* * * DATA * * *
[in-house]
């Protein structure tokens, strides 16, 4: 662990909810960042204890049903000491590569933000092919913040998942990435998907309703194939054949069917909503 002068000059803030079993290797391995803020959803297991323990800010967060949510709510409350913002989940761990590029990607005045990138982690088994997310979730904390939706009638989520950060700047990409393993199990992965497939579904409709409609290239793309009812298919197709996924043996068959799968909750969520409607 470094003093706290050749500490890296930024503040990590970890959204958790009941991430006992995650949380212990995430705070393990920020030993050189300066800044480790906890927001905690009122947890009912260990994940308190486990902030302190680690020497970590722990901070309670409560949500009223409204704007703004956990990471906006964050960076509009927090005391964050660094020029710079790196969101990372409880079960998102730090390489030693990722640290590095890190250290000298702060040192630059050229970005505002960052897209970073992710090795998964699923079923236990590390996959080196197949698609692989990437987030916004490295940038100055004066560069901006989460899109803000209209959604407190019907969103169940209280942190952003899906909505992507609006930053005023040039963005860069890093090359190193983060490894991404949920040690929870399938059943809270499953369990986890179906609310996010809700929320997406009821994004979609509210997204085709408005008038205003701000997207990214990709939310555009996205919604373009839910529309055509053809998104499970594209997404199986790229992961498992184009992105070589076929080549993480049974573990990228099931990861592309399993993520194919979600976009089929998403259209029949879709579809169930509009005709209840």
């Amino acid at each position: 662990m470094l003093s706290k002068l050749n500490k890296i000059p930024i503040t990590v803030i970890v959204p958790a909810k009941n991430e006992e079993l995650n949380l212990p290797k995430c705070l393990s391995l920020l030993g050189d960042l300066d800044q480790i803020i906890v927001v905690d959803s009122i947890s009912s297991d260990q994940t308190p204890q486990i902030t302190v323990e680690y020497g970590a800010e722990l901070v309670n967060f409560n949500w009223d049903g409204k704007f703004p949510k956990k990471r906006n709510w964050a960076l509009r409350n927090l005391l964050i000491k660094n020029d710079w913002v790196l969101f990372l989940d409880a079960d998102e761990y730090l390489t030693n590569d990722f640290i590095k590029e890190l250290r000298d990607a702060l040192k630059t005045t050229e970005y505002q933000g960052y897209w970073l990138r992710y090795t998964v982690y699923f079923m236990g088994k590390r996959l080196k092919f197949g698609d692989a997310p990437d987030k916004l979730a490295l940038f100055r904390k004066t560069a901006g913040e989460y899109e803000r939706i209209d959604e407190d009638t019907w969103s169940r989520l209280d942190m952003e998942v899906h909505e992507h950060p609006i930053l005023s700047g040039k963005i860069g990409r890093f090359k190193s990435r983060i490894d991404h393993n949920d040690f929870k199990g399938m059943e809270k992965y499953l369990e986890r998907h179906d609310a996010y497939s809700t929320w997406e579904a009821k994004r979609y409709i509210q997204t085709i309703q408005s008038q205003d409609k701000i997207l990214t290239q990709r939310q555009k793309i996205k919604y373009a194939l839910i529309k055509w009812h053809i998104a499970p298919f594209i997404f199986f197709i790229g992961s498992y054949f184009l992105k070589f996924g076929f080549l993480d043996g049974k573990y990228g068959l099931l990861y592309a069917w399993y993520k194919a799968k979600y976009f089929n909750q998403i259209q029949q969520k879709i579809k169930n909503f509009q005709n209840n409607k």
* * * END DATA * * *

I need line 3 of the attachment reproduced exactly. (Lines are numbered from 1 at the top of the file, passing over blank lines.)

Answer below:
């Amino acid at each position: 662990m470094l003093s706290k002068l050749n500490k890296i000059p930024i503040t990590v803030i970890v959204p958790a909810k009941n991430e006992e079993l995650n949380l212990p290797k995430c705070l393990s391995l920020l030993g050189d960042l300066d800044q480790i803020i906890v927001v905690d959803s009122i947890s009912s297991d260990q994940t308190p204890q486990i902030t302190v323990e680690y020497g970590a800010e722990l901070v309670n967060f409560n949500w009223d049903g409204k704007f703004p949510k956990k990471r906006n709510w964050a960076l509009r409350n927090l005391l964050i000491k660094n020029d710079w913002v790196l969101f990372l989940d409880a079960d998102e761990y730090l390489t030693n590569d990722f640290i590095k590029e890190l250290r000298d990607a702060l040192k630059t005045t050229e970005y505002q933000g960052y897209w970073l990138r992710y090795t998964v982690y699923f079923m236990g088994k590390r996959l080196k092919f197949g698609d692989a997310p990437d987030k916004l979730a490295l940038f100055r904390k004066t560069a901006g913040e989460y899109e803000r939706i209209d959604e407190d009638t019907w969103s169940r989520l209280d942190m952003e998942v899906h909505e992507h950060p609006i930053l005023s700047g040039k963005i860069g990409r890093f090359k190193s990435r983060i490894d991404h393993n949920d040690f929870k199990g399938m059943e809270k992965y499953l369990e986890r998907h179906d609310a996010y497939s809700t929320w997406e579904a009821k994004r979609y409709i509210q997204t085709i309703q408005s008038q205003d409609k701000i997207l990214t290239q990709r939310q555009k793309i996205k919604y373009a194939l839910i529309k055509w009812h053809i998104a499970p298919f594209i997404f199986f197709i790229g992961s498992y054949f184009l992105k070589f996924g076929f080549l993480d043996g049974k573990y990228g068959l099931l990861y592309a069917w399993y993520k194919a799968k979600y976009f089929n909750q998403i259209q029949q969520k879709i579809k169930n909503f509009q005709n209840n409607k």